The technique of the palace carpenter lurking in the roof and eaves

The highlights of the technique of Miya carpenter (Domiya carpenter) are the roof shape, the curved eaves, and the shape of the wife. Others include Dougong and whether the rafters are parallel rafters or fan rafters. In the structure, it is a wooden frame.

The woodwork cannot be seen on the surface, so you can only see it when you are making it. I’m lucky if I can see it when partially dismantling and repairing or assembling a new building. Miya carpenter tourism is a mechanism that makes this possible.

There is a considerable difference in the structure between the old building and the new building. It may be more fun to look at the sukiya architecture and mansion because it is difficult to get inside or deep inside just by worshiping at a shrine or temple. There are small to large shrines and temples, and it is one of the pleasures to see the good materials of large buildings. If you look at the highlights in detail, there is no end to it, but if you look at it broadly, the eaves of the roof above is a showcase of technology for the palace carpenter.

To explain in order, first of all, the types of roofs of shrines and temples include thatched roofs, thatched roofs, thatched roofs, and copper plate roofs. In addition, the roof shapes include Irimoya-saku, Treasure-shaped, Hip-roofed roof, Gable roof, Kara gable, and Zigzag gable. There are various types of curves at the eaves, such as slack in the house and Mino instep, which form the elegant shape of the shrine and temple architecture. The styles include Horyuji Temple in the Nara period, Tang (Zenshu), Daibutsu, Japanese, and eclectic styles.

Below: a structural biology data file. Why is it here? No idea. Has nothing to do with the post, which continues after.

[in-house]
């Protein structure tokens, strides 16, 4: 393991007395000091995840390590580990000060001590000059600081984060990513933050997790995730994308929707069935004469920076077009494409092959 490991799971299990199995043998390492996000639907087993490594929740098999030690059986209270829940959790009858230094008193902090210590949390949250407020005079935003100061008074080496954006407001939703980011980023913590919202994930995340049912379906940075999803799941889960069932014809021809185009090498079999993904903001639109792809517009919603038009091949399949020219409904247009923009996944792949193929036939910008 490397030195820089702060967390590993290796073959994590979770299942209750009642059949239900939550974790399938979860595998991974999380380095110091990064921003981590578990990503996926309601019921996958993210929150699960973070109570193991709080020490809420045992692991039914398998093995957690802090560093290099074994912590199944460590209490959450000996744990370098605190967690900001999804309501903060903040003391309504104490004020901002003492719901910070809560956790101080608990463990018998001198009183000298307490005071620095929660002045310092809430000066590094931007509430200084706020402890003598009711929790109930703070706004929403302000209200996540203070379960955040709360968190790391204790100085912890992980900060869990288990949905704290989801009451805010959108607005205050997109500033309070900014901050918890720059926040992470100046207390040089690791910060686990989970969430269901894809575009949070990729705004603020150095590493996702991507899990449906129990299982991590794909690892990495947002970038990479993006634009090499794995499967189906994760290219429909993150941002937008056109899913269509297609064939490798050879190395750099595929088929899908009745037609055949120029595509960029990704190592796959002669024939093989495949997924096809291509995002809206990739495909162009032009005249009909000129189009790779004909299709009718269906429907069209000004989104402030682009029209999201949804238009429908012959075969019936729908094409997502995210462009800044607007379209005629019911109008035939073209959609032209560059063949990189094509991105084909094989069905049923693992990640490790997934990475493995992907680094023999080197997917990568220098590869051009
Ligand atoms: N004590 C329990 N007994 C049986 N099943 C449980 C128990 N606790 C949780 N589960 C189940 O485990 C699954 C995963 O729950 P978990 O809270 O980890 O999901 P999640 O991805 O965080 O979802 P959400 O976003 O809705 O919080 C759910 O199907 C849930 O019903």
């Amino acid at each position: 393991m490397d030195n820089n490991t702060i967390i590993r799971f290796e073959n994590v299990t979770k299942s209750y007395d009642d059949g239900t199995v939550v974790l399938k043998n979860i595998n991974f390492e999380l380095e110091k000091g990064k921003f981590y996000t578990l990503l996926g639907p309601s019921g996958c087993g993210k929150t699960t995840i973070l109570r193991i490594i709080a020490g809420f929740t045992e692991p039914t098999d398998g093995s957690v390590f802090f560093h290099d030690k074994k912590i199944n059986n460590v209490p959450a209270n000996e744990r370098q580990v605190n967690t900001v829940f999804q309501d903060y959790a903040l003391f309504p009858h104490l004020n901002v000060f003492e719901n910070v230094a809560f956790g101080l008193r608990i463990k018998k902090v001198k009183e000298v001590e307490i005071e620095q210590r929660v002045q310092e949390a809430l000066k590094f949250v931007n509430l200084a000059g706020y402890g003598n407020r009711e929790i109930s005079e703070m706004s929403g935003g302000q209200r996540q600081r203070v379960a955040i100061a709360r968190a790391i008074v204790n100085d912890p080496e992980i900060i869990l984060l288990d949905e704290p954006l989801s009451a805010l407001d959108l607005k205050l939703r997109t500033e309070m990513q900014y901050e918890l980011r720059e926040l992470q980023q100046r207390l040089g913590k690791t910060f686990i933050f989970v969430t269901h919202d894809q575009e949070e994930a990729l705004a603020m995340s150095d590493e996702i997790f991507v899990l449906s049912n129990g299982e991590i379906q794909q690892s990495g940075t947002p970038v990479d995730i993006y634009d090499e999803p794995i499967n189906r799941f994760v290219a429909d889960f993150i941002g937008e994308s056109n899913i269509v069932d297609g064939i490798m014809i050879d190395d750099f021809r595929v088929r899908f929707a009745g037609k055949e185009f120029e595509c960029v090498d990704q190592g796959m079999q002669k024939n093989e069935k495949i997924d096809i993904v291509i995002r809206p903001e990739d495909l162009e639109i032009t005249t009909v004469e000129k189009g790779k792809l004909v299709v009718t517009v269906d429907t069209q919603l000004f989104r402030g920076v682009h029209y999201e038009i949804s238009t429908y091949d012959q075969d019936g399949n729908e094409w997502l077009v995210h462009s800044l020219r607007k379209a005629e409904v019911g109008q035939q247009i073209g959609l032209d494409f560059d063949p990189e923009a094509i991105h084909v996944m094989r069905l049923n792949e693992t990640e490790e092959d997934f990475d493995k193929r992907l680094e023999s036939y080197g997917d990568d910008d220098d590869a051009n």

The good thing about the shrines I’ve seen so far is that when I remove Kyoto, the Taga Taisha Shrine in Shiga was good. The roof is made of cypress bark, and the Kagura-den and Heiden are overlapped from the front shrine to the main shrine, and although it is a complicated shape, it fits nicely.

The shrine and temple architecture can be seen from various angles, but here, let’s focus on the roof and introduce it.

The building I would like to introduce is not only a historical building but also an important cultural property and a national treasure. You can find many historical buildings in Kyoto, Shiga, and Nara that are fun to see, such as Horyuji Temple in Nara, Kiyomizu Temple in Kyoto, and Onjoji Temple in Shiga. Of course, there are other prefectures besides those three prefectures, so I will introduce them as well.

The first is Chokyuji Temple in Nara. It is said that Emperor Shomu built it to mourn Mayumi Ono, a longbow of Mayumi Ono, who died in an accident. The main hall is designated as a national treasure.

Chokyuji Temple (Nara Prefecture)
Chokyuji Temple (Nara Prefecture)

It is a cypress-roofed building and is characterized by a large warp. By making the pillars in the corners a little longer than the pillars around them, we have devised ways to prepare for the start of warping. Many of the buildings in the Kamakura period have been devised to prevent warping of the eaves. By extending the pillars in the corners, the members attached to the extended pillars become habitual and require more advanced technology. I feel that the old palace carpenters had thought out how to look beautiful.

It is a building of the same age, and there is a temple called Saimyoji (Wa-sama) in Shiga.

Saimyoji (Shiga Prefecture)
Saimyoji (Shiga Prefecture)

This is also a cypress bark, with pillars in the corners extending.

Next, I would like to introduce Mikagedo in Wakayama.